Health and Safety

Some Issues

This incorporates some basics from Sandy Adirondack’s legal page:

Health and safety are important, and the standard of care imposed by legislation is pretty much the same regardless of the size of the organisation. All organisations must carry out a risk assessment identifying the risks to employees, other workers, clients, members of the public and anyone who comes onto the organisation’s premises or uses its services. They must then draw up a health and safety scheme setting out a programme to reduce the risks, or to minimise the negative impact if they do happen. The risk assessment and scheme must be in writing if the employer has more than four employees. For these purposes, it is probably best to count any volunteer doing more than a few hours a week as an employee.

Where an employee is under 18, the employer has to carry out a specific assessment taking into account the fact that young people may be inexperienced, immature and/or less aware of risks than adults. These requirements are set out in the Health and Safety (Young Persons) Regulations 1997.

Employers are required to display a Health and Safety information poster prominently, or alternatively circulate an equivalent leaflet to all employees (which should be extended to include regular volunteers) – see HSE entry below. The ‘new’ version of this (published October 1999) must now be in place. They must also register their existence and the nature of their activities with the ‘relevant enforcing authority’. Unless you are involved in manufacturing or provide a service such as television repair, this should be the local authority environment health department. Don’t forget you also need Employers Liability insurance.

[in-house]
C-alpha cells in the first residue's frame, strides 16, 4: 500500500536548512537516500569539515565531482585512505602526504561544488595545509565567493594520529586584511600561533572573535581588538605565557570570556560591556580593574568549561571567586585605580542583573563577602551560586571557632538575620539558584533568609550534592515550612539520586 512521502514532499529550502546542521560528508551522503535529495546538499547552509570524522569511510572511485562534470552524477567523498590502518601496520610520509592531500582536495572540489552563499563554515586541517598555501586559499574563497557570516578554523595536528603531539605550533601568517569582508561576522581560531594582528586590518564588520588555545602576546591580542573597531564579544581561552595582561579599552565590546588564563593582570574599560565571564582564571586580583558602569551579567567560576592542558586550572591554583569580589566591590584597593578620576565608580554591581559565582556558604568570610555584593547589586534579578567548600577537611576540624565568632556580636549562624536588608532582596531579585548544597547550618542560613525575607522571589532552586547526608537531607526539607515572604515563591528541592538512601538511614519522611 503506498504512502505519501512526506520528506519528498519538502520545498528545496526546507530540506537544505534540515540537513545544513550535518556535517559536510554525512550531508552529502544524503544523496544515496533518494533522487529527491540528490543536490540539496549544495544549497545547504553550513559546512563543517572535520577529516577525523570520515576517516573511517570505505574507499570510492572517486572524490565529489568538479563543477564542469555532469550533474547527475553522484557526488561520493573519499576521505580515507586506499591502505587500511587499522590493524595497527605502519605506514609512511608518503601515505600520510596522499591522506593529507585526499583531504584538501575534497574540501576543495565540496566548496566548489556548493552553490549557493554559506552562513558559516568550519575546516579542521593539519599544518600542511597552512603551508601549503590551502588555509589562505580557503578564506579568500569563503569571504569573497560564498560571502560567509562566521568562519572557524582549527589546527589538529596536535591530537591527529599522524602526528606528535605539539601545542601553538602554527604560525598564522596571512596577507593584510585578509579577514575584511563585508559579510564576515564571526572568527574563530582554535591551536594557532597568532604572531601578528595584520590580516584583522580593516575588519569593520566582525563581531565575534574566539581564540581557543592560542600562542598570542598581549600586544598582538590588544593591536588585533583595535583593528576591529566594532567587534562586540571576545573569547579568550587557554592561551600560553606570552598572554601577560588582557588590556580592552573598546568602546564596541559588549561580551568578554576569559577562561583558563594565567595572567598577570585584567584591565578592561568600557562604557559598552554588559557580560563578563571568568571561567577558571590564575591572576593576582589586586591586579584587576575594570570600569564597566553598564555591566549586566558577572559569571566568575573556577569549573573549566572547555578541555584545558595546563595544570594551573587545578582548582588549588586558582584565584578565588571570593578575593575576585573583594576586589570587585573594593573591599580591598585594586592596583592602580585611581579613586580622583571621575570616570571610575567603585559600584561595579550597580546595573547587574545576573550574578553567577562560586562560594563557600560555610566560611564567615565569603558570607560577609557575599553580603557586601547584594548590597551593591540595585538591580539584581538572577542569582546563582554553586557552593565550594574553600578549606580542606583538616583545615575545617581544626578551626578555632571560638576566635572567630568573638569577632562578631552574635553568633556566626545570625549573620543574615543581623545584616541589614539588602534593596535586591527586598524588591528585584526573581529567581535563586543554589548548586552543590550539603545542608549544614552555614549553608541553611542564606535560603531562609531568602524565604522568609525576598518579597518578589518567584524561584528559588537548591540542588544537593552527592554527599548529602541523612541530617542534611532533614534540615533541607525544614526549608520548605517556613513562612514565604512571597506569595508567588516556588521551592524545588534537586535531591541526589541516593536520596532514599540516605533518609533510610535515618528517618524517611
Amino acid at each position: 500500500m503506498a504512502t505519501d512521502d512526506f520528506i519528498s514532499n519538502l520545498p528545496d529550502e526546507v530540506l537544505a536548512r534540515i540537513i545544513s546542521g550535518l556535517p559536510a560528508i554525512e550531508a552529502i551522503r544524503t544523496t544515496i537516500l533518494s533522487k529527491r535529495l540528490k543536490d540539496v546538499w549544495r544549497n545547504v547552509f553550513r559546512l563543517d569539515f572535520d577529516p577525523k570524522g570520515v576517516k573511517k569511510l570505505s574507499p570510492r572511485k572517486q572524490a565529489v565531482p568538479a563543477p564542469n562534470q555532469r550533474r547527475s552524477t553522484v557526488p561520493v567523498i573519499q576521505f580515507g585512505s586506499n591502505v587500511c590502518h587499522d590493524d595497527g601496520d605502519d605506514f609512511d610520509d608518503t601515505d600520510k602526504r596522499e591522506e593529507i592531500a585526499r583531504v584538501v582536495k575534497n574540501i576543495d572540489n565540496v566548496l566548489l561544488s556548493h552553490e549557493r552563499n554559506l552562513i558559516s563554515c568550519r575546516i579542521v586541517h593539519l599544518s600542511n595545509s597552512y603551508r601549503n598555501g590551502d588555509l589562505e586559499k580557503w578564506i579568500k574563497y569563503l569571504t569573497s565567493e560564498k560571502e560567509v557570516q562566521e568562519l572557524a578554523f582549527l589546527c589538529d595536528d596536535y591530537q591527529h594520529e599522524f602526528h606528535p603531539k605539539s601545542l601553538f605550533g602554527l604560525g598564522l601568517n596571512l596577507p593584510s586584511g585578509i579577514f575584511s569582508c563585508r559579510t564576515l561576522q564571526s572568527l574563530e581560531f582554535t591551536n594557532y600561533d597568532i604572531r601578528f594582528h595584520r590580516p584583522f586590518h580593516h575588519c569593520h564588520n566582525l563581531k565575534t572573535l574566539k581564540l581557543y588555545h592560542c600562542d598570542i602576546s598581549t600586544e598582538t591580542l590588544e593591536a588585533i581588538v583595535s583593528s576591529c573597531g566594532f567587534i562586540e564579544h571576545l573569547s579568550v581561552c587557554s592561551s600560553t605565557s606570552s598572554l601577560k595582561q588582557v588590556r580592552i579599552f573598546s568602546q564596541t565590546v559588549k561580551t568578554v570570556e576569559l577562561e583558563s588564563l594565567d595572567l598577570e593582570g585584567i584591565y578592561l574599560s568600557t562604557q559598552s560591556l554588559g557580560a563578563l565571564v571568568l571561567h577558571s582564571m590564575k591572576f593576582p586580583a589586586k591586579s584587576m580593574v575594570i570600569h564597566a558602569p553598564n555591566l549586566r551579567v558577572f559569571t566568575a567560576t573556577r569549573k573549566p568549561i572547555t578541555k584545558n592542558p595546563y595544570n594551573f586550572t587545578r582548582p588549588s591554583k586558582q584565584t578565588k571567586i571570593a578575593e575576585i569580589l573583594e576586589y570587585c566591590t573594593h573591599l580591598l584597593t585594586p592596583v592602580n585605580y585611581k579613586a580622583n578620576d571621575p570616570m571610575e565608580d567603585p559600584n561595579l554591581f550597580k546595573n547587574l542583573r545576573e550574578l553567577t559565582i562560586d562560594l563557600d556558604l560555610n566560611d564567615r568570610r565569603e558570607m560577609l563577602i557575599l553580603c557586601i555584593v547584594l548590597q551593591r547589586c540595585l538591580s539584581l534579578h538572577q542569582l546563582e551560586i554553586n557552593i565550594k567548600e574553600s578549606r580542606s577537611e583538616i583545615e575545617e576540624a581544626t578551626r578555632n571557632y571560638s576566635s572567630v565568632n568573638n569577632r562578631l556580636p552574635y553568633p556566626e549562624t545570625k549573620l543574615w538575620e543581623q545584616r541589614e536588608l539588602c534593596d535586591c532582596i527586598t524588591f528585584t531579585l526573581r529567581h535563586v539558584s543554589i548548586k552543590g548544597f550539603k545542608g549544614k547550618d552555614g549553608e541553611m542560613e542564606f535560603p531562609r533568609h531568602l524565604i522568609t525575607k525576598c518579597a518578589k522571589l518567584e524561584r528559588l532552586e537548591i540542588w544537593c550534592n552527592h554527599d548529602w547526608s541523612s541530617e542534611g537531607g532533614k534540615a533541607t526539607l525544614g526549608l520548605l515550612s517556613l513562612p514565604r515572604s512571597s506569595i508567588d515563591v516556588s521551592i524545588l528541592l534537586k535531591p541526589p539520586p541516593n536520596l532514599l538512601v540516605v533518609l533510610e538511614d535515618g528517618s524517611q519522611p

Management Committee members (which includes trustees, board members etc.) equate to company directors, and have serious H&S duties. See the Leading Health and Safety at Work section of HSE website.

Most organisations need Public Liability insurance too.